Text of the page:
Congress passed the CARES Act in March of 2020, providing billions of dollars in economic relief to help American businesses cope with hardships caused by the COVID-19 pandemic. As part of the CARES Act, the Economic Injury Disaster Loan (EIDL) Program provided businesses with up to $150,000 in loans that could be used to pay debts, payroll, and other expenses. The loans had extremely favorable repayment options, including a 3.75% interest rate, a 12-month deferral period, and a 30-year repayment period.
To allow businesses to receive funding quickly, EIDL applications were submitted online, and the rules regarding how a business could prove income on an EIDL application were lax. In fact, EIDL applications did not require an individual to submit any documentation to support their claimed 2019 income. Therefore, many applicants overstated gross receipts in order to qualify for higher loan amounts. Because of the lack of oversight, many of these loans were funded based upon false statements regarding income.
Fraud investigators are also identifying and prosecuting people who submitted false documentation of their income to obtain a higher EIDL loan, in excess of $150,000.
In July of 2020, the Small Business Administration Office of the Inspector General (SBA-OIG) identified unprecedented indicators of potential fraud in EIDL loan applications. In August of 2020, federal prosecutors began targeting individuals and businesses who submitted false documentation to obtain relief under the EIDL Program. President Biden recently announced a new Director of COVID Fraud to spearhead the Justice Department’s prosecution of these cases.
EIDL funds can properly be used for:
EIDL funds cannot be used to:
Due to the loss of millions in COVID fraud, the government is vigorously seeking to identify situations in which business owners and individuals improperly applied for and used EIDL funds in an effort to prosecute the offenders and seek restitution and forfeiture.
A person can face federal criminal charges for:
Someone who is under investigation for EIDL fraud could face various federal criminal charges, including:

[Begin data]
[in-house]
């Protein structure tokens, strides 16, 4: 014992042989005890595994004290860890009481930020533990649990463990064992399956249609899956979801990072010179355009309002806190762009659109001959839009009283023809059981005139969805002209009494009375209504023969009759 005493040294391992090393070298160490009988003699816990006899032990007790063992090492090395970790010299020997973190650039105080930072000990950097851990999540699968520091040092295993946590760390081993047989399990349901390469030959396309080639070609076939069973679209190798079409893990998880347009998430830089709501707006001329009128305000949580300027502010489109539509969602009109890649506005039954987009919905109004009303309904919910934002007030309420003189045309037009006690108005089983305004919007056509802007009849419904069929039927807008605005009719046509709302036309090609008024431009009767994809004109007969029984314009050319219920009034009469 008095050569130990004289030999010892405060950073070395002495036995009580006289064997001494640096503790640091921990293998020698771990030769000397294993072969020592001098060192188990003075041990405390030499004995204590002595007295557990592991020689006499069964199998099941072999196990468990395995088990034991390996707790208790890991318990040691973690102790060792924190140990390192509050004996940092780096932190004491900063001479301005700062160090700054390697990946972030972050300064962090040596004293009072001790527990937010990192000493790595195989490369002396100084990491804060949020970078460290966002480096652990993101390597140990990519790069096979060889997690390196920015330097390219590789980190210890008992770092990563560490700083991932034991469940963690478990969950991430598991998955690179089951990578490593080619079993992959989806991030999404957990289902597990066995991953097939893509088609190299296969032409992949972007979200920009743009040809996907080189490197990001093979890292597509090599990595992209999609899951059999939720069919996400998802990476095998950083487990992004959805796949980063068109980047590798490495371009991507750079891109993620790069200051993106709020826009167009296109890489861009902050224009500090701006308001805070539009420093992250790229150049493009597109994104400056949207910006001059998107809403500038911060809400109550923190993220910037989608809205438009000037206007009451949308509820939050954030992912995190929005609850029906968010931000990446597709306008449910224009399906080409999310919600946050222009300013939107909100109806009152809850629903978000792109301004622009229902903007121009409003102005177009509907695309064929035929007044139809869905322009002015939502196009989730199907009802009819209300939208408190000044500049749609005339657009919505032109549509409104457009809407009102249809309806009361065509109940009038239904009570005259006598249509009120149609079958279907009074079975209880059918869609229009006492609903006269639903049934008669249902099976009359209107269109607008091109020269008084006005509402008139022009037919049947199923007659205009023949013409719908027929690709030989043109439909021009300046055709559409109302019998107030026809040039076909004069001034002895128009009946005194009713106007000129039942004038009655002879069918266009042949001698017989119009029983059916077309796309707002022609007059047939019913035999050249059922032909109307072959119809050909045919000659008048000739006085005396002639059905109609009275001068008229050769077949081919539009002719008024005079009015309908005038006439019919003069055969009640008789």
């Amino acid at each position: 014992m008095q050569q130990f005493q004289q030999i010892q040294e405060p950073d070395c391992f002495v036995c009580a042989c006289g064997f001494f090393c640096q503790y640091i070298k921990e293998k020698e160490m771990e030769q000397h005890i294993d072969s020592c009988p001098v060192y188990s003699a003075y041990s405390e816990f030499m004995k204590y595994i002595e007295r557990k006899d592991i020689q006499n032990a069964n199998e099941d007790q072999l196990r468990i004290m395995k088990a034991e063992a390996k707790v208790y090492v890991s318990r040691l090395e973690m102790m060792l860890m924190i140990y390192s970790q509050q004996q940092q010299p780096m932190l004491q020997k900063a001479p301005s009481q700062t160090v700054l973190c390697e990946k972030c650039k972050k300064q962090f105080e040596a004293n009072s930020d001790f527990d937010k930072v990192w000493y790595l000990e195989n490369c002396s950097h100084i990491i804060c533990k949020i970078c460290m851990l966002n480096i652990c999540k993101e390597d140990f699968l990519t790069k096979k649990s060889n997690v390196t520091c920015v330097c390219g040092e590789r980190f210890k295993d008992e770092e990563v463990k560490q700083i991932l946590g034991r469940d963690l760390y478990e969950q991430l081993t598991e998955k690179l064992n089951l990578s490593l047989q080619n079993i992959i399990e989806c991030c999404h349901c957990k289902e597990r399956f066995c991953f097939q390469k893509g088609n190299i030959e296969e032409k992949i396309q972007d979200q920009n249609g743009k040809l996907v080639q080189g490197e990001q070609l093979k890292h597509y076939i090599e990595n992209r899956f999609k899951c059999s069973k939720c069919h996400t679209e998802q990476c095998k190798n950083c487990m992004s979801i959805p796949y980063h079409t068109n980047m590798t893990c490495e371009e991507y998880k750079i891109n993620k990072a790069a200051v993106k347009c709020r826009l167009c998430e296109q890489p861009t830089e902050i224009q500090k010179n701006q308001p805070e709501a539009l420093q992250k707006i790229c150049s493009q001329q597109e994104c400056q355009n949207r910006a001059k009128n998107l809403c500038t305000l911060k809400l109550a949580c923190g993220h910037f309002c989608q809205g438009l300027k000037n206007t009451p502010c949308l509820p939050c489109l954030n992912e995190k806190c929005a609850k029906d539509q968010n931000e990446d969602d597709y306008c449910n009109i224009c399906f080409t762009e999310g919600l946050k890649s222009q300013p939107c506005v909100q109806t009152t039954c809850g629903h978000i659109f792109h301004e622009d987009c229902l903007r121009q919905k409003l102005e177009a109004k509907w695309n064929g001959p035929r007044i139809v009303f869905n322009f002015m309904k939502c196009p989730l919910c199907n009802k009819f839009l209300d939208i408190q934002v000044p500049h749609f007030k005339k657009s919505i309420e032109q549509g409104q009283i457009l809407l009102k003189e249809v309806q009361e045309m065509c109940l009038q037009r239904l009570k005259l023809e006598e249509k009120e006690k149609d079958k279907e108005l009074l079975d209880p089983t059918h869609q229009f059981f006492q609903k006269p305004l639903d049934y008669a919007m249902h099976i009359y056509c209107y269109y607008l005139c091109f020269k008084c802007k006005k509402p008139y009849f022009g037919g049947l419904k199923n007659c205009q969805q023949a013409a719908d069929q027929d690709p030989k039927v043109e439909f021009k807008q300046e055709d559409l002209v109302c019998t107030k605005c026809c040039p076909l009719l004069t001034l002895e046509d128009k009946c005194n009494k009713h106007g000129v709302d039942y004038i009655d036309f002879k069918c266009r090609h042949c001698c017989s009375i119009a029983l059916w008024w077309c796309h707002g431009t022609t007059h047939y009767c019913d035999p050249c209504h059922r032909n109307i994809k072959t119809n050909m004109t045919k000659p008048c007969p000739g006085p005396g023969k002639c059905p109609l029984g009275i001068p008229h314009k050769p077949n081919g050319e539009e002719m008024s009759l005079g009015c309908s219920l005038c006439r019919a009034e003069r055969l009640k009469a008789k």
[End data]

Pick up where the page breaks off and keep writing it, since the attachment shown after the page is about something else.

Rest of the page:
Fortunately, a fraud charge does not always result in a conviction. An experienced federal criminal defense attorney can defend you during an EIDL fraud investigation, minimize the likelihood of being charged with a crime, and protect your rights.
As with any criminal case, to secure a conviction, the government must prove you guilty beyond a reasonable doubt. The government must prove that you knowingly and intentionally misrepresented facts on an EIDL application.
Good faith is a common defense to any fraud charge. If you genuinely believed that your actions were legitimate, you may be able to avoid a fraud conviction. Also, there is an important distinction between an innocent mistake and fraud. An experienced federal criminal defense lawyer must analyze the facts of your case and determine the likelihood of success on the merits of your case.
If you are under investigation or have been charged with a federal crime due to alleged EIDL fraud, you must act quickly to hire an experienced federal criminal defense attorney.
Hope Lefeber has been defending people accused of crimes in federal court for more than 30 years. She began her career as an Enforcement Attorney with the Securities and Exchange Commission. Today, she defends people who have been accused of white-collar crimes in federal court.
Ms. Lefeber’s clients describe her as meticulously prepared and a tenacious and fierce advocate. She has defended executives of Fortune 500 Companies, businessmen and women, professors, doctors, accountants, healthcare professionals, and lawyers who have been charged with federal crimes. She has also lectured on federal criminal law topics and appeared on TV as a legal expert.
If you are under investigation or have been charged with EIDL fraud, contact Hope Lefeber today.